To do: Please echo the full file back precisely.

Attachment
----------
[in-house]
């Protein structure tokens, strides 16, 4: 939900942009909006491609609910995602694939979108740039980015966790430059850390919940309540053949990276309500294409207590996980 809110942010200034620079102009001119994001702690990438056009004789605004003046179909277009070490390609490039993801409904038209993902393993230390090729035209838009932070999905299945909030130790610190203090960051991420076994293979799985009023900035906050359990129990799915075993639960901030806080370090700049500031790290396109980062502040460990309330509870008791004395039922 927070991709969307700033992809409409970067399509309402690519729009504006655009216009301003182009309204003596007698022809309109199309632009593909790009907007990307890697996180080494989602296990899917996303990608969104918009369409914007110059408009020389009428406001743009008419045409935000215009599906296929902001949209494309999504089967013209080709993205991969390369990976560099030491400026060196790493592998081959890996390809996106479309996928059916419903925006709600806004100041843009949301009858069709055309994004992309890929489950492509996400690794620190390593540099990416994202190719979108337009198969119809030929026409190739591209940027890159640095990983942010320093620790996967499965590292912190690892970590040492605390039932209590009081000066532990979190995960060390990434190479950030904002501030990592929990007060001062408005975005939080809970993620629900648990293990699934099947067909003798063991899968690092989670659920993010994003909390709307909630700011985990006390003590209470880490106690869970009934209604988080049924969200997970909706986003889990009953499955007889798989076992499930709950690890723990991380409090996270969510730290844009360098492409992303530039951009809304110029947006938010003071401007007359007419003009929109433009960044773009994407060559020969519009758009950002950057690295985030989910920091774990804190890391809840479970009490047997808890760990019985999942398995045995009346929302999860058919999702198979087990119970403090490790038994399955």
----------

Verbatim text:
[in-house]
């Protein structure tokens, strides 16, 4: 939900942009909006491609609910995602694939979108740039980015966790430059850390919940309540053949990276309500294409207590996980 809110942010200034620079102009001119994001702690990438056009004789605004003046179909277009070490390609490039993801409904038209993902393993230390090729035209838009932070999905299945909030130790610190203090960051991420076994293979799985009023900035906050359990129990799915075993639960901030806080370090700049500031790290396109980062502040460990309330509870008791004395039922 927070991709969307700033992809409409970067399509309402690519729009504006655009216009301003182009309204003596007698022809309109199309632009593909790009907007990307890697996180080494989602296990899917996303990608969104918009369409914007110059408009020389009428406001743009008419045409935000215009599906296929902001949209494309999504089967013209080709993205991969390369990976560099030491400026060196790493592998081959890996390809996106479309996928059916419903925006709600806004100041843009949301009858069709055309994004992309890929489950492509996400690794620190390593540099990416994202190719979108337009198969119809030929026409190739591209940027890159640095990983942010320093620790996967499965590292912190690892970590040492605390039932209590009081000066532990979190995960060390990434190479950030904002501030990592929990007060001062408005975005939080809970993620629900648990293990699934099947067909003798063991899968690092989670659920993010994003909390709307909630700011985990006390003590209470880490106690869970009934209604988080049924969200997970909706986003889990009953499955007889798989076992499930709950690890723990991380409090996270969510730290844009360098492409992303530039951009809304110029947006938010003071401007007359007419003009929109433009960044773009994407060559020969519009758009950002950057690295985030989910920091774990804190890391809840479970009490047997808890760990019985999942398995045995009346929302999860058919999702198979087990119970403090490790038994399955």